I thought about it for many years and I kept asking myself, "how can we improve this boat so that it's 100% able to catch tuna?" It was a very important question, because the result of those thoughts became the design for the One Hope. You can see that. You have already experienced the abilities of the One Hope. It can turn very quickly while following tuna. The boat is actually almost the same size as a tuna. You can move and fight the tuna, even going easily between many other boats. You simply cannot do these things with the New Hope. As you have already experienced, it is easier to manage when you tangle up the lines between your own boat and other boats.

We used to have to cut the lines all the time, but in doing that, catching a tuna came to almost $1,000. I wanted to prevent that loss, not only for ourselves, but for other fishermen. They can't afford to lose their equipment either. My major concern was how to avoid having to cut the lines after the tuna strikes. You could not work on the New Hope because of this problem. If you were on one side of the bow and the tuna went under to the other side, it was very difficult to get the lines around, especially if they were tangled. It became too expensive just to catch each tuna.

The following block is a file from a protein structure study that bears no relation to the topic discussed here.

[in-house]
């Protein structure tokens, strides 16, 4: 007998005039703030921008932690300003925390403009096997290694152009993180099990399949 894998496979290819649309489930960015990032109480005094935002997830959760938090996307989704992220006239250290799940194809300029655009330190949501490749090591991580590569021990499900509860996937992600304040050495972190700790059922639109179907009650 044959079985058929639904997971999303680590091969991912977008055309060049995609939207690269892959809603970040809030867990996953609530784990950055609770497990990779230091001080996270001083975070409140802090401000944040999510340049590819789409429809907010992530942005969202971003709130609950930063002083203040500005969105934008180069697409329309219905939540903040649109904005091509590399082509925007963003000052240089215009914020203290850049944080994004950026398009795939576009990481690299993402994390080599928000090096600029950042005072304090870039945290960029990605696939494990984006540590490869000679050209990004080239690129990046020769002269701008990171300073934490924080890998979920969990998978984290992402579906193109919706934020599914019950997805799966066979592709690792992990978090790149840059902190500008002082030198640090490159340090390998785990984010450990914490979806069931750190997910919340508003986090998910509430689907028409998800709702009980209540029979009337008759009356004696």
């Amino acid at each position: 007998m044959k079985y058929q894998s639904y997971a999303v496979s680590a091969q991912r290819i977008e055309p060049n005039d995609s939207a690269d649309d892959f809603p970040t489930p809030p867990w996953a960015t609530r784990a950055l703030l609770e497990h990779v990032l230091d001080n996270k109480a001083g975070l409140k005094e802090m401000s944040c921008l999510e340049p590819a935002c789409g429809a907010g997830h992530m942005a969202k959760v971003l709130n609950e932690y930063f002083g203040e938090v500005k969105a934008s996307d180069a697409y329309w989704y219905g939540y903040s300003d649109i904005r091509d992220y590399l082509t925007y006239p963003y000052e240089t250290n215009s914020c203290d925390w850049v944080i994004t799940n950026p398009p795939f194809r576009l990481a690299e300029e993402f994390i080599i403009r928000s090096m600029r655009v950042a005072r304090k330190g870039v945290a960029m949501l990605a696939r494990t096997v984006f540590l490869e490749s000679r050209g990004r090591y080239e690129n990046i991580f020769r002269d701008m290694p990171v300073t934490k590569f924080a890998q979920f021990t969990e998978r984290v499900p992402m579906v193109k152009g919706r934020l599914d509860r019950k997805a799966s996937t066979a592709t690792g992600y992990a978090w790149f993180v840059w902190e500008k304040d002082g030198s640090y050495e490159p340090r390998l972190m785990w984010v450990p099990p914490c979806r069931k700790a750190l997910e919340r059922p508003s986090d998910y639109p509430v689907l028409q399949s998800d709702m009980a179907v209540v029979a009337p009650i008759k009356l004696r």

Before you plan or design a boat, you have to take all these things into consideration. The kind of fish you want to catch and the kind of boat you design must go hand in hand. We first worried about the problem of the lines. We had to design the boat with that problem in mind. My first thought was how to prevent or evade tangling, and then how to separate quickly after tangling. What you must do is make sure that when the tuna strikes, the line can be isolated from the other lines that are still in the water. Then, you don't have to worry as much about bringing in the lines. One person can get those other lines in while the first person works on the bow with the tuna line. Why is it so important? Most people, before we started fishing, used only one or two lines because they couldn't solve this tangling problem. I wanted to fish with five, six, seven, even up to eleven lines, because the chances of catching a fish are much greater. Now, I am confident to fish with that many lines because we have solved this problem.